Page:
What Ford’s China de­ci­sion tells us about eco­nomics

The Denver Post - - NEWS - This editorial was writ­ten by The Wash­ing­ton Post.

As a can­di­date for the White House, Don­ald Trump blasted the Ford Mo­tor Com­pany for plan­ning to shift pro­duc­tion of its lead­ing com­pact car, the Fo­cus, to Mexico. He even went so far as to threaten a huge tar­iff on any and all U.S. cars formerly pro­duced in this coun­try that might be ex­ported from Mexico back into the United States. Af­ter Trump’s elec­tion, Ford seemed to cave by an­nounc­ing it would not be build­ing the cars in Mexico af­ter all.

So what are we to make of the sur­pris­ing facts that Ford now plans to make the Fo­cus in Pres­i­dent Trump’s other trade neme­sis — China — and that the Trump ad­min­is­tra­tion’s re­sponse is, es­sen­tially, “What­ever”? Ford’s move just “shows how flex­i­ble multi­na­tional com­pa­nies are in terms of geog­ra­phy,” Com­merce Sec­re­tary Wil­bur Ross ob­served. You don’t say!

Les­son one: Eco­nomic re­al­ity is stub­born. Gas prices are plung­ing. Ergo, the Amer­i­can con­sumer can af­ford to in­dulge a pref­er­ence for larger ve­hi­cles, to the detri­ment of smaller, fuel-ef­fi­cient mod­els such as the Fo­cus, U.S. sales of which fell 31 per­cent be­tween 2012 and 2016. As­sem­bling these slow-sell­ing ve­hi­cles in high-wage Amer­i­can fac­to­ries is not profitable; even non-union Ja­panese and Korean car­mak­ers are de-em­pha­siz­ing small-car pro­duc­tion in the United States, in fa­vor of SUVs and crossovers. Trump’s co­er­cion was bound to fail, and while it’s not ideal to see any pro­duc­tion shift over­seas, ku­dos to Ford for call­ing Trump’s dic­ta­to­rial bluff — es­pe­cially be­cause the com­pany plans not to lay off work­ers but to re­de­ploy them pro­duc­ing pick­ups and SUVs in Michi­gan.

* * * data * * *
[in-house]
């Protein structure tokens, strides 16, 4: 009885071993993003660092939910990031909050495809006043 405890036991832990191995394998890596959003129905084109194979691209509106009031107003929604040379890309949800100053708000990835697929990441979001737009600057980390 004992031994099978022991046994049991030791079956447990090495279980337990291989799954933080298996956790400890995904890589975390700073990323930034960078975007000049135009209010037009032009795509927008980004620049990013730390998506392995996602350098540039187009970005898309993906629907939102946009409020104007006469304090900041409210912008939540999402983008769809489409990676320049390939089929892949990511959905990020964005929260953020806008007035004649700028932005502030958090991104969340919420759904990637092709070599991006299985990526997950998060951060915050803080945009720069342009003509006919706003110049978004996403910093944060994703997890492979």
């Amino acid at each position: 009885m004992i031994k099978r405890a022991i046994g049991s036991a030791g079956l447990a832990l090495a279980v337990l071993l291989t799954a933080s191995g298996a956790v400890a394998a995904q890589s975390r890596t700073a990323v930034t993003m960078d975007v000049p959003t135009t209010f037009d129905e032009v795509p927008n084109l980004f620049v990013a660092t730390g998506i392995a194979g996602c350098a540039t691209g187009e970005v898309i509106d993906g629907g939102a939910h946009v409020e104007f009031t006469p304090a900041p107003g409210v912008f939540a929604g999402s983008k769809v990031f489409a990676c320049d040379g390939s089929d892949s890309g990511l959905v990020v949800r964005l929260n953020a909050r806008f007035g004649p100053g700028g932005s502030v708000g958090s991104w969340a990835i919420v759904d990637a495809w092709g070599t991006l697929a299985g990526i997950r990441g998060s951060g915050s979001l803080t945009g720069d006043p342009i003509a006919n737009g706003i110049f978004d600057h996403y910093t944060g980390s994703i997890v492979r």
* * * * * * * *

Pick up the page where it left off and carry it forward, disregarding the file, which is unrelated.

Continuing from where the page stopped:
A sec­ond les­son, though, is that govern­ment sub­sidy can’t over­come fun­da­men­tal mar­ket dy­nam­ics ei­ther. Ford was the re­cip­i­ent of a $5.9 bil­lion low-in­ter­est loan from the En­ergy Depart­ment, au­tho­rized un­der a bi­par­ti­san pro­gram signed into law by Pres­i­dent Ge­orge W. Bush in 2007 but fund- ed by the Obama ad­min­is­tra­tion in 2009, the pur­pose of which was to help Ford pro­duce the next gen­er­a­tion of fuel-ef­fi­cient ve­hi­cles in the United States.

“We have an his­toric op­por­tu­nity to help en­sure that the next gen­er­a­tion of fuel-ef­fi­cient cars and trucks are made in Amer­ica,” Pres­i­dent Barack Obama said. A de­clared pur­pose of the huge loan was to con­vert two truck fac­to­ries to car pro­duc­tion. The loan did, in­deed, help Ford raise the fuel ef­fi­ciency of its best-sell­ing F-150 pickup (which it might have done any­way to meet stricter fed­eral stan­dards). But as Ford’s re­cent moves demon­strate, the dream of hot-sell­ing gas sip­pers, made in the U.S.A., has ap­par­ently died, a vic­tim of low gas prices and high U.S. pro­duc­tion costs.

Is it too much to hope that the fed­eral govern­ment will stop pur­port­ing to mi­cro­man­age spe­cific busi­ness-lo­ca­tion de­ci­sions us­ing ei­ther threats or bribes? The right ap­proach is to en­hance busi­ness con­di­tions gen­er­ally — es­pe­cially through cor­po­rate tax re­form — so that the United States re­mains com­pet­i­tive with all the other places in the world where cap­i­tal may freely lo­cate. Ross seemed to con­cede this, not­ing that af­ter Ford’s move, Ger­man and Ja­panese au­tomak­ers will be at­tracted to this coun­try by Trump’s “re­forms.”

So we’re won­der­ing: What was the point of all that pro­tec­tion­ist fuss?

Scott Ol­son, Getty Images

Ford plans to move pro­duc­tion of the Fo­cus from its Wayne, Mich., fa­cil­ity to China in­stead of Mexico as orig­i­nally planned.

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